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  • Writer's pictureclaireryan_physio

Do you have pain issues in your pelvic floor muscles??

A must read for all females with a pelvic floor… ie. everyone!!

When I question most people about their familiarity with pelvic floor muscles and pelvic floor exercises they always tend to speak about how the muscles need to be strong and tight! I always hear comments like:


“Oh yeah, I know about my kegals, I know I should do more” OR

“Yeah in my pilates class they tell me to keep my core on” OR

“Yeah I try and do pelvic floor exercises at the traffic lights” OR

“Yeah I’ve always had a really strong pelvic floor”

However what I don’t often hear about is people knowing about pelvic floor muscle relaxation! This brings me to the reason for this blog- to highlight the importance of pelvic floor relaxation.

Our pelvic floor is like any other group of muscles in that it needs to be able to both contract AND relax. If our pelvic floor muscles can only contract/ tighten yet have difficulty relaxing it can cause/ contribute to pain issues.

To put this into context us females will understand.. say you are wearing a wire bra to give your breasts support during the day.. this may be required while at work however imagine if you then had to wear this bra 24/7.. eventually you would feel the ache/pain/discomfort that comes with this and you would want to let things relax so you take off the bra. Your pelvic floor is kind of similar. Yes we need it to be supportive so it holds our pelvic organs up and keeps us from leaking but it also needs to know how to relax also so we can empty our bladder and bowel and so we don’t have pain issues!

Another example (for those that have to wear wire bras).. imagine if you walk around all day with your hand pulled in tightly to make a fist.. It feels ok at first.. but give it about 5/10 minutes.. it would hurt right? This highlights again the need to relax muscles. Same goes for your pelvic floor.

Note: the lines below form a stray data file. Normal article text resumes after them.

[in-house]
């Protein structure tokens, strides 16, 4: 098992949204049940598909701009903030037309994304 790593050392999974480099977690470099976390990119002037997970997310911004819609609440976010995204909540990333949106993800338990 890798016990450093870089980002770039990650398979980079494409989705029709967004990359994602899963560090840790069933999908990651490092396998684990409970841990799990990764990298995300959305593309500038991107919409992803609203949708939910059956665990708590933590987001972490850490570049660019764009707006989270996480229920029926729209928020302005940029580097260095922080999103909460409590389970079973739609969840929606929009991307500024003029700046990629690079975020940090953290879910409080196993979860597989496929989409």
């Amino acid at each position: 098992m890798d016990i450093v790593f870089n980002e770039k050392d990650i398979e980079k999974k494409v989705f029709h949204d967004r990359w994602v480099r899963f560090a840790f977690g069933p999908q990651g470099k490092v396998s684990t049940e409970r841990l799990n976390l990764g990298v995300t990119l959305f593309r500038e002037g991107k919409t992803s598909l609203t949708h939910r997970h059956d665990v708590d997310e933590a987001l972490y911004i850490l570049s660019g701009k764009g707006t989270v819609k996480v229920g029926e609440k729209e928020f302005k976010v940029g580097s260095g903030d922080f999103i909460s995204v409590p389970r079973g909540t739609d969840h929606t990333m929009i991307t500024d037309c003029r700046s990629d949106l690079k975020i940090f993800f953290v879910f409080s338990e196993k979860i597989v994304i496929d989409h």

If our pelvic floor remains ‘on’ or ‘contracted’ it can contribute to pain issues or other urinary, bowel, and/or sexual issues.

This could look like any of the below:

Pain with intercourse Pain with orgasm or difficulty reaching orgasm Pain with inserting tampons Pain with papsmears / speculum exams Difficulty emptying your bowel Difficulty emptying your bladder or incomplete emptying Urinary urgency or urgency incontinence

In other conditions such as endometriosis, chronic pelvic pain syndromes, recurrent UTI’s, post gynaecology surgeries, post perineal stitches (ie. birth related) pelvic floor relaxation can also be difficult and can contribute to pain.


Regardless if you have any of the issues/conditions listed above I want you to have a think if you know how to relax your pelvic floor. While reading this I want you to find your pelvic floor muscles and contract them. By this I mean think about stopping the flow of urine midstream, tightening vaginally, holding wind. You should feel perineal area tighten AND lift up. This is the pelvic floor contracting. Now I want you to let the muscles go. You should feel the pelvic floor loosen and drop down. This is pelvic floor relaxation. Can you feel it? It’s harder than you think!


Here is a visual for those visual learners..


Think of your pelvic floor muscles as a lift - it goes up floors and down floors. When our pelvic floor is resting it should be on the ground floor. When we are strengthening our pelvic floor we bring the lift up to level 5. When we are relaxing our pelvic floor we take the lift to the basement & open the doors.


When I am seeing people for any of the above symptoms I often find an issue in their pelvic floor functioning and in these cases it is often a relaxation issue rather than a strength issue. When I explain this it blows peoples minds with most of them saying it makes perfect sense yet they have never thought about it like this.

The one thing I want you to take from this blog is can you feel your pelvic floor relaxing?? Are you able to do this consciously?

If you do have any pain issues or any of the other symptoms/conditions I listed above it might be worth talking to your GP, Gynaecologist, or Women’s Health physiotherapist to see if it could be an issues your pelvic floor. Could your pelvic floor be overactive??


Like always, message through the contact page if you have any questions/comments!


Claire

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